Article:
Doctors Debate Credibility Of Morgellons Disease
Patients Say Growth Causes Them To Itch Uncontrollably



A growing problem in Texas has some victims feeling like something is living under their skin.

Patients Try To Convince Doctors That Skin Disease Exists

But, is it a real problem or just their imagination?

That is the fight that is playing out between some doctors, nurses and government health agencies. Kaye Koeberle, a Morgellons disease patient from Houston, told Local 2 that an unexplainable growth caused her to itch uncontrollably before the growth felt like it had crawled out of her skin.

"When I would get out of the shower, it would itch so bad I could hardly stand it. One day, I was in front of the mirror and I could see these white things, five of them, just sticking out of my shoulder," Koeberle said.

Nurse practitioner Ginger Savely, who studies the disease, said she has seen dozens of cases in her office."I think this is like a horrible science fiction movie. First off, all you have is this horrible and scary situation going on in your own body that's different than anything you've ever heard of, so it feels like you've been inhabited by aliens, and then to add insult to injury, no one will believe you," Savely said.

Some patients said they have even tried to perform their own research to show doctors what is living beneath their skin.

"I took (a sample) and put it in a petri dish. Those filaments would grow and get longer and longer, and curl around the petri dish," Koeberle said.

Even though many doctors do not recognize Morgellons as a disease, Savely thinks the sheer numbers of people reporting symptoms add to its credibility. California is the only state with more reported cases than Texas.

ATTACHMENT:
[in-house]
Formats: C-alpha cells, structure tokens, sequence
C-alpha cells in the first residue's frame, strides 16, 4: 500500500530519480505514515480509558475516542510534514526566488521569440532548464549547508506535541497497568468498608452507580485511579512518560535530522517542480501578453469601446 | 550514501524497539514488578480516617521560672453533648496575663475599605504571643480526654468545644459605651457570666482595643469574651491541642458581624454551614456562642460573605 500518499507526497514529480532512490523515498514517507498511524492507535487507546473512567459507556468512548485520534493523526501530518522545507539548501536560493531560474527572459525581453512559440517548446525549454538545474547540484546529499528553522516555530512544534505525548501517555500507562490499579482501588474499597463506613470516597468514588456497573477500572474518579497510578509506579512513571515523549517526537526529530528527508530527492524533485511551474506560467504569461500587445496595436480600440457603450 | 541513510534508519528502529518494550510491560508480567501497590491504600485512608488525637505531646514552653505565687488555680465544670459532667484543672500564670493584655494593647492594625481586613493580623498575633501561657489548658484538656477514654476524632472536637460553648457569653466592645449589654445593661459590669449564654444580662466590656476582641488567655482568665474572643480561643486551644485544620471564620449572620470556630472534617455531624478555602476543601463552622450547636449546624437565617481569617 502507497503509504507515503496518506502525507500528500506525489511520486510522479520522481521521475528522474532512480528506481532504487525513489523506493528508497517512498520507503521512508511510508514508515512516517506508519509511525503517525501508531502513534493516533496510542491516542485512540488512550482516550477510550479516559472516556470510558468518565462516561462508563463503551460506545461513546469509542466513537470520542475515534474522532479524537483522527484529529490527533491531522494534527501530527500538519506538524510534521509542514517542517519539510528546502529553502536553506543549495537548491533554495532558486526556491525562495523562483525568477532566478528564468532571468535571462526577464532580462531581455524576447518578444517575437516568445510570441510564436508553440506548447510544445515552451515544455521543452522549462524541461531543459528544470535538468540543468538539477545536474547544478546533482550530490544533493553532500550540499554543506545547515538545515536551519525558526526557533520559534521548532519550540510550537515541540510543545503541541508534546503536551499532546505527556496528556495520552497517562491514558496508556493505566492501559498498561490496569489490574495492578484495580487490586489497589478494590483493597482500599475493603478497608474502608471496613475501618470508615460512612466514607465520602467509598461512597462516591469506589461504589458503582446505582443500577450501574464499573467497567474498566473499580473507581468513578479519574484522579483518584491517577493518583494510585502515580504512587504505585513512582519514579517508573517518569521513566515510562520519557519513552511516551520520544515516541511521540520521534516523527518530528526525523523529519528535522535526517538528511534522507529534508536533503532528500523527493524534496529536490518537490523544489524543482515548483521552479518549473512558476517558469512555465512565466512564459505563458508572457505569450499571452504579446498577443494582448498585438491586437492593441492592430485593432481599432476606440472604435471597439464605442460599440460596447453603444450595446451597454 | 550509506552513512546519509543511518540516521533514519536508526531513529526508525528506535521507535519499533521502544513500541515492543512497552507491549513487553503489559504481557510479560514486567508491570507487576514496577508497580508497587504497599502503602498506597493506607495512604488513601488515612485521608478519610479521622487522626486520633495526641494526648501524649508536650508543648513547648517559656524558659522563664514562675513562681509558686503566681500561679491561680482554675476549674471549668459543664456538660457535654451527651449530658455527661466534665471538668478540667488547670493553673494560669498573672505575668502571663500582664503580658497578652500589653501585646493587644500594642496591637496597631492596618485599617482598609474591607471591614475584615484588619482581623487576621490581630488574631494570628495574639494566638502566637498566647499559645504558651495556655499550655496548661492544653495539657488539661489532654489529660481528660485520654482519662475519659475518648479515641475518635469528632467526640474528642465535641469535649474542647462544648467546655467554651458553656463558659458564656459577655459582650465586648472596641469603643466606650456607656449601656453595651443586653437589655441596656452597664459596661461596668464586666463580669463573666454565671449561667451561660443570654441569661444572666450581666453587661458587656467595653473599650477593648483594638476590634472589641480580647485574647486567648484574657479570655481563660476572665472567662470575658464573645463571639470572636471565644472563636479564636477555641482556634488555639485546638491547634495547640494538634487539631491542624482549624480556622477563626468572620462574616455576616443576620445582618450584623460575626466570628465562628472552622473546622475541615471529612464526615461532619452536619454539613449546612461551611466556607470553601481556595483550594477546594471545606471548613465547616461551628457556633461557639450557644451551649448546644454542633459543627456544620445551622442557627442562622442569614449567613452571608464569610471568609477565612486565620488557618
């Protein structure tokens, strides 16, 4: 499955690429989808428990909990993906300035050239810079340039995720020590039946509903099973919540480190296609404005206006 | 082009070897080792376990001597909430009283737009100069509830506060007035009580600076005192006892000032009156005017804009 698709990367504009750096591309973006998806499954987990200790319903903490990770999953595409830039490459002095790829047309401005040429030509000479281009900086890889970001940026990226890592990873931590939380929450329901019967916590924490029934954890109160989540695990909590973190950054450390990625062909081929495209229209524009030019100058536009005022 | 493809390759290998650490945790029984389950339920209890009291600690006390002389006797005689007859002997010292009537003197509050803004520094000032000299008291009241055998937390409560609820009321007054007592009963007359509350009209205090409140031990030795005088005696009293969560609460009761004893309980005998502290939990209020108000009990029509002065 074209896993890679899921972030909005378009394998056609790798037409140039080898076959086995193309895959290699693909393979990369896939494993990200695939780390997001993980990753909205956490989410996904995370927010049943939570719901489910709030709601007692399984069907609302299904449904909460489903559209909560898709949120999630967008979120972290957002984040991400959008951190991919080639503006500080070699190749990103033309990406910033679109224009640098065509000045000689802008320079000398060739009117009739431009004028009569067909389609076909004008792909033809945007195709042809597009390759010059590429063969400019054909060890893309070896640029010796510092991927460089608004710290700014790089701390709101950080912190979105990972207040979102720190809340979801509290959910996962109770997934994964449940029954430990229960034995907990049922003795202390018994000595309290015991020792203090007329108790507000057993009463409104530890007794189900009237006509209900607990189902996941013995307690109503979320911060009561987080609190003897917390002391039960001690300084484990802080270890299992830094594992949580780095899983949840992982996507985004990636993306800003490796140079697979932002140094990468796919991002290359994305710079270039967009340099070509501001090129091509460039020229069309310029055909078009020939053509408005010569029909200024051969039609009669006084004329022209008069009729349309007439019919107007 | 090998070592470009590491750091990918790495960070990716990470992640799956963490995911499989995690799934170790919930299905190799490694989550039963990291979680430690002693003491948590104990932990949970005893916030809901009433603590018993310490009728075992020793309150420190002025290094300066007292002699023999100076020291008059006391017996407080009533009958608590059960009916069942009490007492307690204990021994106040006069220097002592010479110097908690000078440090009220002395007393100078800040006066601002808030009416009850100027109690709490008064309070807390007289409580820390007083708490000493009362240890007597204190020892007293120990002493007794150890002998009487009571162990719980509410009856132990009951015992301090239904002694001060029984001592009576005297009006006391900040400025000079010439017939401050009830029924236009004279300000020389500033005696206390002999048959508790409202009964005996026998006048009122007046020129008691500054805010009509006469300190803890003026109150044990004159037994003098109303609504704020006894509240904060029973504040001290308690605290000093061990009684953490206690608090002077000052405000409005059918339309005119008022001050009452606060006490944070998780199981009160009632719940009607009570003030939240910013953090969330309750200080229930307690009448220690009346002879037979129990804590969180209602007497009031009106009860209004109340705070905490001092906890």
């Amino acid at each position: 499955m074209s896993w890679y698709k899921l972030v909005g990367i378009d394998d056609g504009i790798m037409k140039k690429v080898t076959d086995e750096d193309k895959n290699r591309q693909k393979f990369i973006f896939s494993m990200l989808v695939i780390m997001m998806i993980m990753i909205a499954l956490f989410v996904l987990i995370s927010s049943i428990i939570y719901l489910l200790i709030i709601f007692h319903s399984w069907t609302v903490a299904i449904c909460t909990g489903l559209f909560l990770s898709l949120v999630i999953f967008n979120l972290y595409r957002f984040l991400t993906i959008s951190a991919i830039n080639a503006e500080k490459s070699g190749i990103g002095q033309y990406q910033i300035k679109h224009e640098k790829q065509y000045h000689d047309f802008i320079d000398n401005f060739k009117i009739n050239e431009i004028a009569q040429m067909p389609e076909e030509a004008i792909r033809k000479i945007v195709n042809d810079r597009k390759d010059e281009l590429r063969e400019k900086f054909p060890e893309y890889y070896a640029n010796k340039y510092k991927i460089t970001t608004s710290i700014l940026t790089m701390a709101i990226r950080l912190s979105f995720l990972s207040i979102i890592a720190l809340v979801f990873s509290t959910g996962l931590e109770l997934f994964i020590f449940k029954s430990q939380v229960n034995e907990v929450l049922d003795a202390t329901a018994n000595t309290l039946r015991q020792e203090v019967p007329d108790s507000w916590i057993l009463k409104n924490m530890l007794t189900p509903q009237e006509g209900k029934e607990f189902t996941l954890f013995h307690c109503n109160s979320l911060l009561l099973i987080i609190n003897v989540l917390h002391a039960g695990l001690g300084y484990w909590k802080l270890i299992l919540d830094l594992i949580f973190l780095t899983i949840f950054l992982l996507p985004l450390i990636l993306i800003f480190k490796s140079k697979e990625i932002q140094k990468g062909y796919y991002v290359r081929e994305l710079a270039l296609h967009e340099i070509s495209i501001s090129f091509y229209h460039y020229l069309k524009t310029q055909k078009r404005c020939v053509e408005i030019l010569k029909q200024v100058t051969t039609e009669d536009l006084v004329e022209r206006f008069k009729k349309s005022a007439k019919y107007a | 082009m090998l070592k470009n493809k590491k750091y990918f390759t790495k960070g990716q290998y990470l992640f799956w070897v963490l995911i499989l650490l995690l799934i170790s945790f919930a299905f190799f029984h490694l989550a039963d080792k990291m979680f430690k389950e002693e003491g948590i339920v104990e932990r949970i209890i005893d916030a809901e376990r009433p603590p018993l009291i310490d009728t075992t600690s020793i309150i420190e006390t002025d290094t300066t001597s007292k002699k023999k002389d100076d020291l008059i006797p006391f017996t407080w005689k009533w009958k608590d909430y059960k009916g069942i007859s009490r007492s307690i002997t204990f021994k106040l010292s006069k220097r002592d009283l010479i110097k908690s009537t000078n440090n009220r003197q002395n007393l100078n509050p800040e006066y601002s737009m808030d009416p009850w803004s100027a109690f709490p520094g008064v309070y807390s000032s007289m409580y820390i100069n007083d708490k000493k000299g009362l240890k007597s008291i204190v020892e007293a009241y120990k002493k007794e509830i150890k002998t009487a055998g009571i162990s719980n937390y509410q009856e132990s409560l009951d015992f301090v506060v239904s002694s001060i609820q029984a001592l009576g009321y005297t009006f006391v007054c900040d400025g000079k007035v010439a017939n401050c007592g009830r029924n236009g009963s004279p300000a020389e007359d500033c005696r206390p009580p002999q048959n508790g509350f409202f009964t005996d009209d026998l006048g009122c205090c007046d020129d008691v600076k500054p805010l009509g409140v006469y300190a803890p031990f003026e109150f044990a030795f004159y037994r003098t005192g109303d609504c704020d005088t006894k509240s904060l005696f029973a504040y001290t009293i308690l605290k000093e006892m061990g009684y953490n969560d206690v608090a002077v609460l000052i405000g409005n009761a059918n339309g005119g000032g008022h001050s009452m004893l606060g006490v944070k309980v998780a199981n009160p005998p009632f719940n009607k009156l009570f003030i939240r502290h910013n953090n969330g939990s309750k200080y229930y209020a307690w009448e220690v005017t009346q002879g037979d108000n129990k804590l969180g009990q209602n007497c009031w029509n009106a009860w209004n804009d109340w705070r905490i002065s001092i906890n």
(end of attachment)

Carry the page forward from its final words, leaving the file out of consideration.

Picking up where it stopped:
"I can't believe the people from all over, all walks of life, would describe something the very same way if it were a delusion," Savely said.

And, if it isn't bad enough that there is no treatment, trying to get the research completed to prove the creepy crawlers really exist has proven to be just as difficult. There is no funding available to research it because government health agencies do not recognize it as a disease.

"I always feel that people should keep an open mind and I think there are scientific experiments, what we call evidence-based medicine, that can prove or disprove that an organism is causing this," University of Texas Health Science Center at Houston dermatologist Dr. Stephen Tucker said.

Doctors said they have noticed that many patients who complain about Morgellons symptoms have also been treated or are undergoing treatment for Lyme disease, which suppresses the immune system. The doctors said when the immune system is corrected, the crawling feelings under the patient's skin is often corrected too.